While Franklin has become increasingly recognized for her immense contributions to molecular biology, even today, students everywhere learn the story of Watson and Crick's discovery but few are taught about the critical contributions of Rosalind Franklin to understanding the nature of DNA. Franklin's story remains one of the most famous and egregious examples of a female scientist being denied credit for her work due to sexism.
For older teens and adults who would like to learn more about Franklin's story, we recommend the excellent biography "Rosalind Franklin: The Dark Lady of DNA" at http://amzn.to/UsaGsr
Rosalind Franklin is also one of the 52 female scientists profiled in the excellent recent release “Headstrong: 52 Women Who Changed Science – and The World," which is highly recommended for teens and adults alike at http://www.amightygirl.com/headstrong-52-women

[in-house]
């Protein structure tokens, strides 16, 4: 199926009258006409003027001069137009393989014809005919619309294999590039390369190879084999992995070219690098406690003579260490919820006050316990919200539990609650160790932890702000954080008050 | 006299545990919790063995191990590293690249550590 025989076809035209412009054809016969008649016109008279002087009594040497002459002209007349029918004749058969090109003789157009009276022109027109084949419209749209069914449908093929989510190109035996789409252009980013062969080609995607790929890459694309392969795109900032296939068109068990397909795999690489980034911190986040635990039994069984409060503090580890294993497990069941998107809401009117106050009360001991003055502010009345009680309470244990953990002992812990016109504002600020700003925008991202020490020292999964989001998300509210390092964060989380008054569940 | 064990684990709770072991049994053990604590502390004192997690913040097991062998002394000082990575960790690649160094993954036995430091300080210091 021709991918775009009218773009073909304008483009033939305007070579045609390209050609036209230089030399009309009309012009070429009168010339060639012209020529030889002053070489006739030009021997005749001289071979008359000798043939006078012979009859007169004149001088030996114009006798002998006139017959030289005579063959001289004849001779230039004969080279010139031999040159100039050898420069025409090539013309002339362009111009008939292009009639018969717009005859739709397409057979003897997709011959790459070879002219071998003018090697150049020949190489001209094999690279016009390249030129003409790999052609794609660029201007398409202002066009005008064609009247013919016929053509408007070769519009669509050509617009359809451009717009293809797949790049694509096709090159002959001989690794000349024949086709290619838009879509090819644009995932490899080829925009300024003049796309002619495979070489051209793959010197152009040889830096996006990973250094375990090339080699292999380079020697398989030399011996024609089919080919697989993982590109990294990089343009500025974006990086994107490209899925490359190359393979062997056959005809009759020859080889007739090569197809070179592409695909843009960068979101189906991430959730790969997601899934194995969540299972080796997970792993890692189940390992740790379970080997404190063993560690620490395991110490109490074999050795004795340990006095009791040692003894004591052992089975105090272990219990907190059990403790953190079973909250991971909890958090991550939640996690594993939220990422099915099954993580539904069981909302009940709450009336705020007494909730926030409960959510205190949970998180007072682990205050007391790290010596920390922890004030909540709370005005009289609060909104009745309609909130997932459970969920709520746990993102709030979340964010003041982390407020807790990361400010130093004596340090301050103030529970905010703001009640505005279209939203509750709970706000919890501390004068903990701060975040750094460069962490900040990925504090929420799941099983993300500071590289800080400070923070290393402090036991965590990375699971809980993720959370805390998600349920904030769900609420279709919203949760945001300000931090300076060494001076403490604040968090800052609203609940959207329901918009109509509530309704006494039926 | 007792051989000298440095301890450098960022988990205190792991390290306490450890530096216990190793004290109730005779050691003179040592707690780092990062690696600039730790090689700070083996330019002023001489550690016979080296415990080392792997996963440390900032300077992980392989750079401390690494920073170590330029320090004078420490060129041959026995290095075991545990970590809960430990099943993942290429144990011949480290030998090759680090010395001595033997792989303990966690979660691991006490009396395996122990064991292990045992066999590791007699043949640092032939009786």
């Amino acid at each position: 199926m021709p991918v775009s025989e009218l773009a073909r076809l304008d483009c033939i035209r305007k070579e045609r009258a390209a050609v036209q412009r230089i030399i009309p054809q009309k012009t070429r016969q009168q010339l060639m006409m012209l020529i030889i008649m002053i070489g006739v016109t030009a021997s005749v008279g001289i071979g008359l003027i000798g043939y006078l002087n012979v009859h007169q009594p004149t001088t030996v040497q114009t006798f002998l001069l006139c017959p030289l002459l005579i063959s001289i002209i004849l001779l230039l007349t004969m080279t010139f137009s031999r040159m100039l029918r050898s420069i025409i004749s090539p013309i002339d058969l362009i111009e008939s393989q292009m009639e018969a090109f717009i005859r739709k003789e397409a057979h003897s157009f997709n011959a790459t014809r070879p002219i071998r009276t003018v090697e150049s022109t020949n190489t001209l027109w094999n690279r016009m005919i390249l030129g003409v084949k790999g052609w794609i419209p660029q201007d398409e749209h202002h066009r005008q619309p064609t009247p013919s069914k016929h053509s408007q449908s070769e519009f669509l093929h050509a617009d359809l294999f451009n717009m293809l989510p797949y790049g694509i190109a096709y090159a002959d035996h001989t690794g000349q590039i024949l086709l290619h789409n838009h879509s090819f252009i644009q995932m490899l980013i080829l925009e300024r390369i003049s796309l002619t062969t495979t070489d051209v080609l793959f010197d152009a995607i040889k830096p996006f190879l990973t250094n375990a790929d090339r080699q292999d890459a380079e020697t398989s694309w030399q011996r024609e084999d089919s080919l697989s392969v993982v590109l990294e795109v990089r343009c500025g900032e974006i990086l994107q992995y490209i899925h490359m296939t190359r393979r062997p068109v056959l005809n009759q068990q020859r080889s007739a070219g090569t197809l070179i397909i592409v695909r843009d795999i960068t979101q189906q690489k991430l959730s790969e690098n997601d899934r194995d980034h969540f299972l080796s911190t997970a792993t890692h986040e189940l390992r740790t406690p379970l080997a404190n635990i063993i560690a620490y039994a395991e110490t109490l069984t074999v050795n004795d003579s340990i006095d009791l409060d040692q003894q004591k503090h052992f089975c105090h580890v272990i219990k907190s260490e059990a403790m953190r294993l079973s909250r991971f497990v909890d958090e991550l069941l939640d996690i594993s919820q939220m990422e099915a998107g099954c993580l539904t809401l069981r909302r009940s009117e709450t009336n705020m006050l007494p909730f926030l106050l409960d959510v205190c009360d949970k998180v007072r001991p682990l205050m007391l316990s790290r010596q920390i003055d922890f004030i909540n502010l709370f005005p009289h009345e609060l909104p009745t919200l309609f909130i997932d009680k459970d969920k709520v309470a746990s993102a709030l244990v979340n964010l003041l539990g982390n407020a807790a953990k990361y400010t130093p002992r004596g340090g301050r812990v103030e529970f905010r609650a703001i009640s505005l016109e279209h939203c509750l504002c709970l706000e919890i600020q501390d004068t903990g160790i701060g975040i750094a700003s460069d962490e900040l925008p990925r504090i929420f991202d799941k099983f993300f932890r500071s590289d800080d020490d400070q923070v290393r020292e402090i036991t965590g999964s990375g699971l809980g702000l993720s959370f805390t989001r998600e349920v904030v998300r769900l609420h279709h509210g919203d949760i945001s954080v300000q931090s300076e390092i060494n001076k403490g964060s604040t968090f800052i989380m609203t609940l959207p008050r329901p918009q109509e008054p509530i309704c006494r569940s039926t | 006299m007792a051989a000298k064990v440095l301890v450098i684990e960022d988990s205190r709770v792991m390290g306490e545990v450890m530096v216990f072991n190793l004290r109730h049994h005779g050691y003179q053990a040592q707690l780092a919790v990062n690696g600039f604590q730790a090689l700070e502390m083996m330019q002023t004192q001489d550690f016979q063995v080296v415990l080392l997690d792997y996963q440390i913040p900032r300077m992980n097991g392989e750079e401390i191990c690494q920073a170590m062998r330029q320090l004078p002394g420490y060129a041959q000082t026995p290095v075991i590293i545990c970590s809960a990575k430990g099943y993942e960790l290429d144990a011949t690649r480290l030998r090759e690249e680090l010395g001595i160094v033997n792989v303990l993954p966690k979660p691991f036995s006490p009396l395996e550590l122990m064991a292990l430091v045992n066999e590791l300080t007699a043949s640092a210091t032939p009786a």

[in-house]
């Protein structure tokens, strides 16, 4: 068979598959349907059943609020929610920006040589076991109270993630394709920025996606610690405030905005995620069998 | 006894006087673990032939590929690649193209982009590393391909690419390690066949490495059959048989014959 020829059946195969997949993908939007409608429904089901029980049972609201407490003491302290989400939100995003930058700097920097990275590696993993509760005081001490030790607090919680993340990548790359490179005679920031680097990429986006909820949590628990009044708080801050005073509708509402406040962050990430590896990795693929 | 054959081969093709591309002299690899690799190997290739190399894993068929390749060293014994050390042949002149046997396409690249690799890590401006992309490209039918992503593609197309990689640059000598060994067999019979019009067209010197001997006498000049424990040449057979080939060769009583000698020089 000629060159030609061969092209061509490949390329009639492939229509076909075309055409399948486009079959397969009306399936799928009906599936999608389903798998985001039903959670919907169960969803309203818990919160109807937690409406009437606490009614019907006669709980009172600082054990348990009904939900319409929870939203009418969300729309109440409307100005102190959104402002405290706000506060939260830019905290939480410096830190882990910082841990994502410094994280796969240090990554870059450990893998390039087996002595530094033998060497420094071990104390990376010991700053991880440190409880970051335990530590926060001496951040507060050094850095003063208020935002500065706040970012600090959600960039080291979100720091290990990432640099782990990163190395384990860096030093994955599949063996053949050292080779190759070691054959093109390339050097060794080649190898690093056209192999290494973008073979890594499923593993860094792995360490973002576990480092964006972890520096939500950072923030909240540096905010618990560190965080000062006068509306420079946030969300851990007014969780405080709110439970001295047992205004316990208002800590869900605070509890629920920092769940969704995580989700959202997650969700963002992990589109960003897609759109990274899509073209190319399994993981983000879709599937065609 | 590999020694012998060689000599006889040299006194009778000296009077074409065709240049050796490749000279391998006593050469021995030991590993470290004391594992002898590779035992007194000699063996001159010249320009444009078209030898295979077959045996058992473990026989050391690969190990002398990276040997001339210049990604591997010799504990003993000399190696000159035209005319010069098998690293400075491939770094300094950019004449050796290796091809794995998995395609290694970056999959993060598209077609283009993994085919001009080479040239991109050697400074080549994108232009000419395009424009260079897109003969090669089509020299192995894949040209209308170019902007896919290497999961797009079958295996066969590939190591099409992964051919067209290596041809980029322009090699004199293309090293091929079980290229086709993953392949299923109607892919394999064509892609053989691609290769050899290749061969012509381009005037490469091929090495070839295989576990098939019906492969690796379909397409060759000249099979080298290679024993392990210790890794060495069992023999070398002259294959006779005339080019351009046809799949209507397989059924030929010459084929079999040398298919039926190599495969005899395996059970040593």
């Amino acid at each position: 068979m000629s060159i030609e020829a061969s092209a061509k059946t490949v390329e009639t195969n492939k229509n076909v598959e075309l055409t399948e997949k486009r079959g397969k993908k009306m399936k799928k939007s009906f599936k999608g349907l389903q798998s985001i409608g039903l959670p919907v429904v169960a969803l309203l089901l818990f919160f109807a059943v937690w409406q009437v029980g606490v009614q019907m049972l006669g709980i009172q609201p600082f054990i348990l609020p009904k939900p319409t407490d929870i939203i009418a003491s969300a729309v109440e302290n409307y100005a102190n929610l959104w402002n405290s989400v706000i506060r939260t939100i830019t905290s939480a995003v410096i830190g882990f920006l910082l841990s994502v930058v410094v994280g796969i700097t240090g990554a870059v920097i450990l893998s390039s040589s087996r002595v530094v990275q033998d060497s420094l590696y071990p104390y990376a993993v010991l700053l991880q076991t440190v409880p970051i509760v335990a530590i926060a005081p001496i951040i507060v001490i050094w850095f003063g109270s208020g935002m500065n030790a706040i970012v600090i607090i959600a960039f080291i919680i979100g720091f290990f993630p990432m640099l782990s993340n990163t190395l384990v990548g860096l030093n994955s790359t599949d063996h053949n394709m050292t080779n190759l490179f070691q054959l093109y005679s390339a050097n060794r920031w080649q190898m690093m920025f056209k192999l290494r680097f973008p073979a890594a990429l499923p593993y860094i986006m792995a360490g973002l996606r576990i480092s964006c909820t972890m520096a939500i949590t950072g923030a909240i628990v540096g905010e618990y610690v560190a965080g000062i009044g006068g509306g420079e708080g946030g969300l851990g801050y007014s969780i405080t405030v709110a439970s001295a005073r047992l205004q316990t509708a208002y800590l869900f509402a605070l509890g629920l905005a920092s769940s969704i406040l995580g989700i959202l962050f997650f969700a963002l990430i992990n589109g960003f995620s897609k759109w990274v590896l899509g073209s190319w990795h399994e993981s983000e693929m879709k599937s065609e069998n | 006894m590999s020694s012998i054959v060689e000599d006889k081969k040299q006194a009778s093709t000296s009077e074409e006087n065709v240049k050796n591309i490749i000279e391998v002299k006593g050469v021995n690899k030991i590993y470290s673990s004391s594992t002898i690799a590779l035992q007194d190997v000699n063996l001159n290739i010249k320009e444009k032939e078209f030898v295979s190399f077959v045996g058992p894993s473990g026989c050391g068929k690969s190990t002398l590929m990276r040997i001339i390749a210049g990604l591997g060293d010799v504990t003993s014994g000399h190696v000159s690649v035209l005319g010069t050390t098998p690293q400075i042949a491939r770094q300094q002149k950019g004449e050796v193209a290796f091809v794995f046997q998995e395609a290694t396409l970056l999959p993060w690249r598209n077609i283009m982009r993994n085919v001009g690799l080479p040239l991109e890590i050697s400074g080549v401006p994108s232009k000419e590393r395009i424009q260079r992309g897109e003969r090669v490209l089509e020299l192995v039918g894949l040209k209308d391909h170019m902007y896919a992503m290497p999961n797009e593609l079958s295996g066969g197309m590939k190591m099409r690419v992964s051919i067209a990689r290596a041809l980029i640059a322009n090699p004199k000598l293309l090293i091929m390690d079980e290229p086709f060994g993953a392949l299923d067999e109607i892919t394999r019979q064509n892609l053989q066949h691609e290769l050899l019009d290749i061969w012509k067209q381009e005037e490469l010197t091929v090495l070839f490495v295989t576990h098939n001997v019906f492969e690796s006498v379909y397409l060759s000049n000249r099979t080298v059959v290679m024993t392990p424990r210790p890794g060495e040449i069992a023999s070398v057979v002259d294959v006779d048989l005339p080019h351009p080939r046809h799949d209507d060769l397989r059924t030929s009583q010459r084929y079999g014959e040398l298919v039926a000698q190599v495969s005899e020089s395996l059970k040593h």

For several posters that feature Rosalind Franklin, check out this fantastic art print (http://www.amightygirl.com/rosalind-franklin-art), this minimalist poster (http://www.amightygirl.com/rosalind-franklin-poster), and the History of Women in Science poster (http://www.amightygirl.com/history-women-science-poster).
To introduce women's important scientific contributions to a new generation, in our "Scientists" section, we feature a variety of books for children and teens about real-life female scientists at http://www.amightygirl.com/boo…/history-biography/biography…
To encourage your Mighty Girl's interest in science, check out our blog post: "Science At Play: Top 20 Science Toys for Mighty Girls" at http://www.amightygirl.com/blog?p=7692 or browse our entire STEM section at http://www.amightygirl.com/toys/toys-games/science-math